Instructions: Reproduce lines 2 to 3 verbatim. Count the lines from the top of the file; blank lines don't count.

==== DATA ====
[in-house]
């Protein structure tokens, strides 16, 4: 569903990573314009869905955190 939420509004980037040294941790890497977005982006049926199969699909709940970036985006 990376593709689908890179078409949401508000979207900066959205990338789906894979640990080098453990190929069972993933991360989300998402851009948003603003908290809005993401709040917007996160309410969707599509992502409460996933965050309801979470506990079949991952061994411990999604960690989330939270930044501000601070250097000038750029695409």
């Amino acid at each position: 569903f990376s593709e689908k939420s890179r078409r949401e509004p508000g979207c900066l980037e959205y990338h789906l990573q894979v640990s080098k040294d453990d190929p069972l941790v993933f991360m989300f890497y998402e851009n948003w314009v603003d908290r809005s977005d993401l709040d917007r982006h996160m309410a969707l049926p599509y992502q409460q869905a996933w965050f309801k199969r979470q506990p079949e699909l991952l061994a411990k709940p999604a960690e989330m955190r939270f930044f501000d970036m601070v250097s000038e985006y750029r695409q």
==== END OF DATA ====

């Protein structure tokens, strides 16, 4: 569903990573314009869905955190 939420509004980037040294941790890497977005982006049926199969699909709940970036985006 990376593709689908890179078409949401508000979207900066959205990338789906894979640990080098453990190929069972993933991360989300998402851009948003603003908290809005993401709040917007996160309410969707599509992502409460996933965050309801979470506990079949991952061994411990999604960690989330939270930044501000601070250097000038750029695409």
């Amino acid at each position: 569903f990376s593709e689908k939420s890179r078409r949401e509004p508000g979207c900066l980037e959205y990338h789906l990573q894979v640990s080098k040294d453990d190929p069972l941790v993933f991360m989300f890497y998402e851009n948003w314009v603003d908290r809005s977005d993401l709040d917007r982006h996160m309410a969707l049926p599509y992502q409460q869905a996933w965050f309801k199969r979470q506990p079949e699909l991952l061994a411990k709940p999604a960690e989330m955190r939270f930044f501000d970036m601070v250097s000038e985006y750029r695409q």